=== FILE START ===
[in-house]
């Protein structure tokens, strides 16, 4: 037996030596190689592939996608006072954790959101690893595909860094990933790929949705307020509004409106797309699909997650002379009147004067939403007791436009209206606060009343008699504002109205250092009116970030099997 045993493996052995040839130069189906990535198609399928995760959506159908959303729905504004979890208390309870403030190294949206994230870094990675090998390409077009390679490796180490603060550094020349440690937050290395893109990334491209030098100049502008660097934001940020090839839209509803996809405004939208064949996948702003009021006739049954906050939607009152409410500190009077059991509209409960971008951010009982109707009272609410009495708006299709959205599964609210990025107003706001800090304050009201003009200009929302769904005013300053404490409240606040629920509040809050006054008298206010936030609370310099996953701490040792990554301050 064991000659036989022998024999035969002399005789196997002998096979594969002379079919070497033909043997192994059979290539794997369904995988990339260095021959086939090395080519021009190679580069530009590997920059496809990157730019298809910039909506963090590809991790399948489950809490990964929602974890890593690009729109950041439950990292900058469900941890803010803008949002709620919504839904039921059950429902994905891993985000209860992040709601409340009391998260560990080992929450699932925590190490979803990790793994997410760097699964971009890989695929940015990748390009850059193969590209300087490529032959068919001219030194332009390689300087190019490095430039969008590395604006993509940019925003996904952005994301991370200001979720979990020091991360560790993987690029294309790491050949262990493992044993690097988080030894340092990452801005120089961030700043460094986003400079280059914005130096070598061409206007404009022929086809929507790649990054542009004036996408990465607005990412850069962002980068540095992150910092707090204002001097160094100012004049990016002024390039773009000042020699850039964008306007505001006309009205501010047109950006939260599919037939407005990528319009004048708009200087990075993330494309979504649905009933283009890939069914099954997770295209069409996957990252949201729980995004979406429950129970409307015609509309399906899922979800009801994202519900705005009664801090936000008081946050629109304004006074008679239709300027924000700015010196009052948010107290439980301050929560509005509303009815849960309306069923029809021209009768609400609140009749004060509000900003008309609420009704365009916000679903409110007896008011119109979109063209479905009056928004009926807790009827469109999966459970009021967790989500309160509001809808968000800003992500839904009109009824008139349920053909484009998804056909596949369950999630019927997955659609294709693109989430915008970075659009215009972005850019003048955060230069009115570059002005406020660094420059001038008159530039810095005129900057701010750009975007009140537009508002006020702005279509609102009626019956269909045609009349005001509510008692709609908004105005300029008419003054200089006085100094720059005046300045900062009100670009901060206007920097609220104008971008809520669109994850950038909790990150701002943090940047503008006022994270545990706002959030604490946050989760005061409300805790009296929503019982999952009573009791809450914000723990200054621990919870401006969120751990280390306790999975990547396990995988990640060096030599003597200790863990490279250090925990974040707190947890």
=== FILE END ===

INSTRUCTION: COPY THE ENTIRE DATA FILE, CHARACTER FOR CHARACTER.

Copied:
[in-house]
């Protein structure tokens, strides 16, 4: 037996030596190689592939996608006072954790959101690893595909860094990933790929949705307020509004409106797309699909997650002379009147004067939403007791436009209206606060009343008699504002109205250092009116970030099997 045993493996052995040839130069189906990535198609399928995760959506159908959303729905504004979890208390309870403030190294949206994230870094990675090998390409077009390679490796180490603060550094020349440690937050290395893109990334491209030098100049502008660097934001940020090839839209509803996809405004939208064949996948702003009021006739049954906050939607009152409410500190009077059991509209409960971008951010009982109707009272609410009495708006299709959205599964609210990025107003706001800090304050009201003009200009929302769904005013300053404490409240606040629920509040809050006054008298206010936030609370310099996953701490040792990554301050 064991000659036989022998024999035969002399005789196997002998096979594969002379079919070497033909043997192994059979290539794997369904995988990339260095021959086939090395080519021009190679580069530009590997920059496809990157730019298809910039909506963090590809991790399948489950809490990964929602974890890593690009729109950041439950990292900058469900941890803010803008949002709620919504839904039921059950429902994905891993985000209860992040709601409340009391998260560990080992929450699932925590190490979803990790793994997410760097699964971009890989695929940015990748390009850059193969590209300087490529032959068919001219030194332009390689300087190019490095430039969008590395604006993509940019925003996904952005994301991370200001979720979990020091991360560790993987690029294309790491050949262990493992044993690097988080030894340092990452801005120089961030700043460094986003400079280059914005130096070598061409206007404009022929086809929507790649990054542009004036996408990465607005990412850069962002980068540095992150910092707090204002001097160094100012004049990016002024390039773009000042020699850039964008306007505001006309009205501010047109950006939260599919037939407005990528319009004048708009200087990075993330494309979504649905009933283009890939069914099954997770295209069409996957990252949201729980995004979406429950129970409307015609509309399906899922979800009801994202519900705005009664801090936000008081946050629109304004006074008679239709300027924000700015010196009052948010107290439980301050929560509005509303009815849960309306069923029809021209009768609400609140009749004060509000900003008309609420009704365009916000679903409110007896008011119109979109063209479905009056928004009926807790009827469109999966459970009021967790989500309160509001809808968000800003992500839904009109009824008139349920053909484009998804056909596949369950999630019927997955659609294709693109989430915008970075659009215009972005850019003048955060230069009115570059002005406020660094420059001038008159530039810095005129900057701010750009975007009140537009508002006020702005279509609102009626019956269909045609009349005001509510008692709609908004105005300029008419003054200089006085100094720059005046300045900062009100670009901060206007920097609220104008971008809520669109994850950038909790990150701002943090940047503008006022994270545990706002959030604490946050989760005061409300805790009296929503019982999952009573009791809450914000723990200054621990919870401006969120751990280390306790999975990547396990995988990640060096030599003597200790863990490279250090925990974040707190947890």